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You Do Not Have the Luxury of Not Being Transformed
I reached out to a local “philosophical therapist.” I wanted someone to hold space for me outside my social circle or extended network. Having new people hold space has pros and cons. The pros are that I have to explain myself from first principles, cannot rely on the lingo or presuppositions, welcoming a fresh perspective. The cons are that catching them up with the relevant parts of my life story takes time, disabusing any pattern-matching of being placed in atypical client profiles.
When I hold space for people, I always schedule 90 minutes, but the session can go shorter or longer. A true inquiry needs to have a sense of spaciousness, a loss of time, and real leisure. Besides, the juicy clarity starts to open up around the 60-minute mark. With professional guides, therapists and coaches, you get 55 mins. I usually disliked this because it invoked a sense of pressure, and frustration, leading to philosophical blue-balls; if I had five more minutes, some juicy clarity would occur.
However, this time the pressure helped; I approached the inquiry with speed, aggressiveness, trusting the spirit of the inquiry, which led to the insight I was looking for five minutes before the 55-minute mark.
The “existential knot”I brought forward is my discomfort with consciously seeking attention online. I am at the point with my “online career” where it seems wise and strategic to court more attention; I am confident I can, having strategies to do so.
I agree with the philosopher Alexander Bard that “attentionalism” is replacing capitalism, and the more attention one has, the more resources one will have, which can be directed in more or less foolish ways. Bard refers to a netocracy, a portmanteau of Internet and aristocracy, as a new attentionalist class:
The decisive factor governing where in the hierarchy an individual ends up is his or her attentionality: their access to and capacity to absorb, sort, overview, generate the necessary attention for, and share valuable information. Attention is the only hard currency in the virtual world. The strategy and logic of the netocracy are therefore attentionalist rather than capitalist.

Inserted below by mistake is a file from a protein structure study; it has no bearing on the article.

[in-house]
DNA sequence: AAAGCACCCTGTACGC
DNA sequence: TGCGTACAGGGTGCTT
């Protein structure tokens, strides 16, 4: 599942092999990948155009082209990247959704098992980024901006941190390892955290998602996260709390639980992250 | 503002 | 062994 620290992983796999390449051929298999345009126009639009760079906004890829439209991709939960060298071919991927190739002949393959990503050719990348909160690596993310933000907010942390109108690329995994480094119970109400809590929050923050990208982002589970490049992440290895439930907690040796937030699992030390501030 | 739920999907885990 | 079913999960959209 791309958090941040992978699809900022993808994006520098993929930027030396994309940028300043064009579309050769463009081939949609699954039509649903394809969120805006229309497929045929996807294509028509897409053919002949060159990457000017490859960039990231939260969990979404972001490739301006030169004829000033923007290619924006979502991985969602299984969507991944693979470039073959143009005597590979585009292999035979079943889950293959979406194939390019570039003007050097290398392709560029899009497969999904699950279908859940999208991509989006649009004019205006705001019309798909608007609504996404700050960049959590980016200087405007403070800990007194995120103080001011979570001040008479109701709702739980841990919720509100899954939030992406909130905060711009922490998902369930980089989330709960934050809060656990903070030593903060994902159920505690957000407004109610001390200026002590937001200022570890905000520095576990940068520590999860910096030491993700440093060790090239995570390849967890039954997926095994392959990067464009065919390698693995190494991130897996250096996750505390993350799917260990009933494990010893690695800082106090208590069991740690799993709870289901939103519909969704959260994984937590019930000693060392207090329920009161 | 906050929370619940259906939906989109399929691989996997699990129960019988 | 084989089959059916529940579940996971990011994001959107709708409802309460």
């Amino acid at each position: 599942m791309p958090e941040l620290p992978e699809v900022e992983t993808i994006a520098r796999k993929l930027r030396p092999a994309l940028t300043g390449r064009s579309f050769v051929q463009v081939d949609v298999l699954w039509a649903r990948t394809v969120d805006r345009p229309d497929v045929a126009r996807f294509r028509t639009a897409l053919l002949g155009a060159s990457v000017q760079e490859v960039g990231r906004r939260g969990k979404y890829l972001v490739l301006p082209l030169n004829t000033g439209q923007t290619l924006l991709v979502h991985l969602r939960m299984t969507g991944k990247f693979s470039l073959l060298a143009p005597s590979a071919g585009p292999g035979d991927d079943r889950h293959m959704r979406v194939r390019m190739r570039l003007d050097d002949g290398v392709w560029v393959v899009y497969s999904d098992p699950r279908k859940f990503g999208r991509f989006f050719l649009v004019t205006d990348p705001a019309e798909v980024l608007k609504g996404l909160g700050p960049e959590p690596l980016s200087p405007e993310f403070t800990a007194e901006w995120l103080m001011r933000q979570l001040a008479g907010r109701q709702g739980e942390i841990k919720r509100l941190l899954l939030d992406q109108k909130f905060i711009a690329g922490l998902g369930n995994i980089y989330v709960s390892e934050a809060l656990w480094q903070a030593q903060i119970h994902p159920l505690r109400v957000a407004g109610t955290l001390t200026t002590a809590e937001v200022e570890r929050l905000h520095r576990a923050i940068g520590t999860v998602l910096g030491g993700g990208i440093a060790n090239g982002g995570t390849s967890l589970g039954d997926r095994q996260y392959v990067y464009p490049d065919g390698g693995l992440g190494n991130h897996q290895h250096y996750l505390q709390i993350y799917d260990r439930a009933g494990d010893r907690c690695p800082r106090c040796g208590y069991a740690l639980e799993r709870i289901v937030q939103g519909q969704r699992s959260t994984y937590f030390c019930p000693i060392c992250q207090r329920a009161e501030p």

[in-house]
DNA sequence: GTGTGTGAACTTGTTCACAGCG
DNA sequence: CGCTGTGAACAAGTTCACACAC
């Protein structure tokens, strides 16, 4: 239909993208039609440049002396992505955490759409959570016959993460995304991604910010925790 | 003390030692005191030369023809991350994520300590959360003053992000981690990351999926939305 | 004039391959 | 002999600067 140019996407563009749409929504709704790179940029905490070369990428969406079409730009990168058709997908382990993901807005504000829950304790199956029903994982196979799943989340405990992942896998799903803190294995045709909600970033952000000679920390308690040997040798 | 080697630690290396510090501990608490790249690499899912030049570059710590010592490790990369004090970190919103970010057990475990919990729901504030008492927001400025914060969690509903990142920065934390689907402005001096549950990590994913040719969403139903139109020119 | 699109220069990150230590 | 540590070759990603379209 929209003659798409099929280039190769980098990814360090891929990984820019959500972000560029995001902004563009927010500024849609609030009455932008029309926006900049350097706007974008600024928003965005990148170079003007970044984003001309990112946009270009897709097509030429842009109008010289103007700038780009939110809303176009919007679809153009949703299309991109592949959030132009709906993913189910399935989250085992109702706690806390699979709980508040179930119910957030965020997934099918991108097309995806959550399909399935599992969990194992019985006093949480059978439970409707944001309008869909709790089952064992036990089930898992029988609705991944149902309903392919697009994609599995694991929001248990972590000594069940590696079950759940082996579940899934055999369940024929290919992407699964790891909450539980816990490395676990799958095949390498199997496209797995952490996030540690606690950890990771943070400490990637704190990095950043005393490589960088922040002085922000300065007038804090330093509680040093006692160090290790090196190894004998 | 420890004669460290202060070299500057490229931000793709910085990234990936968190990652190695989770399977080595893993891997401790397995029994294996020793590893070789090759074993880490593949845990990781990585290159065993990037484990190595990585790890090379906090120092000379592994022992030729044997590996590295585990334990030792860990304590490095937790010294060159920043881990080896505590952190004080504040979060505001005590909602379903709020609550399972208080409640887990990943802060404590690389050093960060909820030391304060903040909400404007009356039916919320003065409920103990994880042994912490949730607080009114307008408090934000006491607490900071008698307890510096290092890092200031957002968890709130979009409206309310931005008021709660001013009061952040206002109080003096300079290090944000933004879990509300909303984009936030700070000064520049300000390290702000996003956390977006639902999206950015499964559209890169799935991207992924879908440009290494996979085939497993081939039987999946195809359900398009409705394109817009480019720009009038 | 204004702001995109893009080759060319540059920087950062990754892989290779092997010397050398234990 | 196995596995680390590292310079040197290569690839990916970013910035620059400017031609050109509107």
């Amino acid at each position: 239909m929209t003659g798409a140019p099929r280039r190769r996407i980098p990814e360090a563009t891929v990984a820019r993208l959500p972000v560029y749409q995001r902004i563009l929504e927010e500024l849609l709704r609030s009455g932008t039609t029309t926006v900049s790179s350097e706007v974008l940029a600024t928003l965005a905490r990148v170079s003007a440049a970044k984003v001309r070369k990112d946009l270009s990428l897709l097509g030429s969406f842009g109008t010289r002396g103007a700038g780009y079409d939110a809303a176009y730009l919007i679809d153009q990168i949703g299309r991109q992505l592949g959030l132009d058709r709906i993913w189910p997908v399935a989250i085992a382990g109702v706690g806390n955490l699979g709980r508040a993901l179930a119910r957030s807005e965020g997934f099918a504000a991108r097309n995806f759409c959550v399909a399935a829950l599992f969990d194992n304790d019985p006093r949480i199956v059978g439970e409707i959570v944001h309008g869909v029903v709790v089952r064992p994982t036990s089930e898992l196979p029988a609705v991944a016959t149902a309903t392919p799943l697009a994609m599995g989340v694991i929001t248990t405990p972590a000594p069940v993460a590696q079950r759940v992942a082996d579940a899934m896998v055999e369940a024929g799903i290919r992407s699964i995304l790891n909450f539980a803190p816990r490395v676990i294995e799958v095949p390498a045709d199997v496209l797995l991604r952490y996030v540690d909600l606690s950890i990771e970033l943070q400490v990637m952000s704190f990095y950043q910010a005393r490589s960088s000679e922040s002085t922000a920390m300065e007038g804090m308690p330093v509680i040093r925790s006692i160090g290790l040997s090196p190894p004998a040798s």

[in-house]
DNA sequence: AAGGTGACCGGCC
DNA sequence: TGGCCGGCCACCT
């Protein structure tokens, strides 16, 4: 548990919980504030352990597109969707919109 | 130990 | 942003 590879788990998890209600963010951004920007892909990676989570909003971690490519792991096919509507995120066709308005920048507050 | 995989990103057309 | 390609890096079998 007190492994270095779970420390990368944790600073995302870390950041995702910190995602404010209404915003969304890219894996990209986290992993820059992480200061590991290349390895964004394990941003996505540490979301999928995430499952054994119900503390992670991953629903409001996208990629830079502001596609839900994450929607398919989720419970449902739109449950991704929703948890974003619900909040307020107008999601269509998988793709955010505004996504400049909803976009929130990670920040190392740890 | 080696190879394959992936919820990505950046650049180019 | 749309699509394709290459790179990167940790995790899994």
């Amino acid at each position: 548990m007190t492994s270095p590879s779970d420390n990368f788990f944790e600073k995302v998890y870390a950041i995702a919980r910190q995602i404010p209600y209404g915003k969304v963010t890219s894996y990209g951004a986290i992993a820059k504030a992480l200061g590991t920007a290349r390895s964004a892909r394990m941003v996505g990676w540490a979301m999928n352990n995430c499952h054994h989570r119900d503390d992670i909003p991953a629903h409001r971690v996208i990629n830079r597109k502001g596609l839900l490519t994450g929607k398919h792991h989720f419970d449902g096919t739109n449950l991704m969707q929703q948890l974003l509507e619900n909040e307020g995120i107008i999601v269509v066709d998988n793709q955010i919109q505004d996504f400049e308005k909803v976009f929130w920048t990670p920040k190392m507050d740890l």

One common feedback I have received regarding seeking attention is that I have been “playing small” online, or as a friend recently told me: “You went too far in the opposite direction of selling out.” I want to say there are only noble principles guiding me in this direction, but this would not be entirely true, as there is a slew of unexamined fears. Here are some things that bring me discomfort with seeking more attention:
Being captured by culture war dynamics
Being captured by the “special-feeling,” aka becoming a narcissist
Being captured by addictive impulses online, aka “internet dependence”
Being captured by an audience, leading to being online in uninspired ways, aka “audience capture”
Being captured by the games played by “sneaky fuckers”and other challenging characters in online “communities.”
Being captured by the terror of unwittingly becoming a meme, a joke, a laughing stock to “the world,” for all the trolls and snarky commenters to make fun of.
I have reasoned replies to each of these, and seeing them written out brings a Stoic indifference. Yet, internally, the felt-sense toward receiving more attention is best voiced as: be careful, bro. I do not fully trust myself to receive attention, especially attention that comes too fast. Playing small has advantages; a “second self,” one’s online avatar with which people’s eyes interact, has greater malleability with less attention, bringing a sense of control over it. Once a threshold of attention is received, a second self is unleashed into the wild of the “noosphere” (our collective mind), and the ownership of shaping the destiny of a second self, which influences a “primary self,” becomes collectively shared.